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Genesis & Ancient Cosmic Geography

Bible Project

Hey Bible Project followers (or visitors), as we step into a new year and embark on our first week of reading in Read Scripture 2017, we want to introduce this new, weekly blog series. This blog lets us have a little fun and explore certain theological questions that we didn’t have time for in the Read Scripture videos. The blog will coincide with the readings each week and will aim at giving you perspective before you dive in that week. So, without further ado, let’s begin.

Genesis 1 and Biblical Cosmology

The Bible is historically the most well-read, well-circulated, commonly quoted, yet widely-criticized book of all time. There is no shortage of topics to debate, and pages one and two of Genesis have unfortunately been a frontrunner for controversy due to the creation vs. evolution debate. Whichever side of that argument you might agree with, it begins with the interpretation of the book of Genesis, and that sort of makes sense as Genesis comes from a Hebrew word Bereshit, which means “in the beginning.” It’s here we see God set the stage for the Garden of Eden and all that will unfold with Adam and Eve. Nevertheless, before we move onto the Garden and the Fall, there is so much to explore in this first chapter of the first book.

As we read through the entire Bible this year, we think you’ll come to find God has a flare for drama. He reveals himself through burning bushes, elaborate visions, and births himself into the world by a poor, working-class, teenage girl. That said, something God does not seem to typically do when he reveals himself in history, is provide science lessons. We are not saying God couldn’t do such a thing, we are simply saying that, in the Bible, he doesn’t. To put it another way: if you read the Bible in its historical and literary context, you will not find any text in which God updates our understanding of astrophysics or biochemistry. God revealed himself to the people of ancient Israel (the original audience of the Bible), and when he did so, he spoke in terms of their cultural understanding of the cosmos. This simple observation has huge implications for understanding what on earth is happening in Genesis chapter one.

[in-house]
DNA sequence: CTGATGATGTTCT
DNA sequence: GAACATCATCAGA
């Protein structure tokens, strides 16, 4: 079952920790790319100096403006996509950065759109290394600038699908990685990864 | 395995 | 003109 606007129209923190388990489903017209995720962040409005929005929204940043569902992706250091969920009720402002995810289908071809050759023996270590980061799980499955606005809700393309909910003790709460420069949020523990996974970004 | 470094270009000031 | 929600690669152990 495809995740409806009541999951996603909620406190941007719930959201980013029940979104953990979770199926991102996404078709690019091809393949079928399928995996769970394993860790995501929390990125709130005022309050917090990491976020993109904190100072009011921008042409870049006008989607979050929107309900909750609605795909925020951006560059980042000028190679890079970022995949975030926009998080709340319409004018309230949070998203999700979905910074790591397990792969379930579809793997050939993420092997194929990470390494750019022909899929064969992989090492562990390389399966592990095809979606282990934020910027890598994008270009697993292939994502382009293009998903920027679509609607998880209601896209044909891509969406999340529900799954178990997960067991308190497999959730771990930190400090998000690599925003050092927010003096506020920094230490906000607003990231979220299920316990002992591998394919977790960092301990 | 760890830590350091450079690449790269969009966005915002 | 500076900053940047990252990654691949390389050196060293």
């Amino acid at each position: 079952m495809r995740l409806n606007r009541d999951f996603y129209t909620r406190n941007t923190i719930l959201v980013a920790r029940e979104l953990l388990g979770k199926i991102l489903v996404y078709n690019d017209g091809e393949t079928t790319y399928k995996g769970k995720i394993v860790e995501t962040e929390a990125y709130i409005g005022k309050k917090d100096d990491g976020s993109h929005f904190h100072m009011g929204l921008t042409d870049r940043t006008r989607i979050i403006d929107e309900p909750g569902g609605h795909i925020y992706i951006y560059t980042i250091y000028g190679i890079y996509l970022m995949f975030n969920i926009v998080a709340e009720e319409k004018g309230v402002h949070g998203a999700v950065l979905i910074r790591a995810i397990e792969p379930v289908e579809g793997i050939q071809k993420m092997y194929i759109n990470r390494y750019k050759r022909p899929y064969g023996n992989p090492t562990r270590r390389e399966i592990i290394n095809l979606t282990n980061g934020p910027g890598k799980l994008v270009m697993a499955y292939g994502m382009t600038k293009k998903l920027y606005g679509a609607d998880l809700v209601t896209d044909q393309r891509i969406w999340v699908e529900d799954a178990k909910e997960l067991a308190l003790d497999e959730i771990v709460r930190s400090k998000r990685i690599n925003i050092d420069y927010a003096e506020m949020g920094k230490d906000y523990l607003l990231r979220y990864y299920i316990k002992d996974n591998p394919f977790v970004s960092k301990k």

Three Tiered Universe

<em>Our visual representation of this Ancient Cosmic Geography in Genesis 1. Also a sneak-peak from our Heaven and Earth Workbook (coming soon).</em>
Our visual representation of this Ancient Cosmic Geography in Genesis 1. Also a sneak-peak from our Heaven and Earth Workbook (coming soon).

Let’s take a deeper look at how the ancient Israelites understood the division of the sky and the land as a starting point. Modern people think of the earth as a globe spinning around the sun in the vastness of space, but in the ancient world, the Israelites included, people saw things much differently. All throughout the Bible, we find the common ancient view that the cosmos was a three-tiered order, consisting of three distinct realms stacked on top of each other: the skies, or heavens above; the land, surrounded by water; and the waters below.  

The earth was a flat, disc-shaped piece of land floating on deep cosmic waters, which is why if you dig deep enough, you eventually hit water (this is “the deep” in Genesis 1:2), so they believed the land must be suspended, or “floating” above the deep by pillars (you’ve maybe heard the biblical phrase, “pillars of the earth”). The land, surrounded by waters, is where humans and land animals lived, and the waters around the land was “the sea,” where all the sea creatures lived. Ancient Israelites also observed that the sky was a dome shape and that the sun, moon, and stars were embedded into the dome. Above the sky, was more water, which the dome typically held back, but not always, which explained why sometimes it rained.

While the world functioned in the same manner as it does today, their understanding of those functions differed dramatically. Today, we benefit from several thousand more years of scientific discovery and therefore have a larger context for the universe than those in the Ancient Near East.

This week, as you dive into “The Beginning,” we encourage you to read Genesis 1:1 with all this in mind. Remember, it wouldn’t be until 6th century B.C. that Pythagoras would first suggest a round earth, and 16th century A.D. when it would be demonstrated via circumnavigation. Now, this doesn’t mean the Genesis chapter one is “wrong,” it just means that its purpose isn’t to offer a scientific description of the world. What the author is trying to do, is reshape your view of who God is and why he made this strange and wonderful world with us as a part of it. Those questions are the focus on pages one and two of the Bible, and that’s what we explore more in the Read Scripture video on Genesis 1-11.

We hope this is helpful and engaging, and gets you asking some questions you may not have thought of before.

Talk to you next week!

-The Bible Project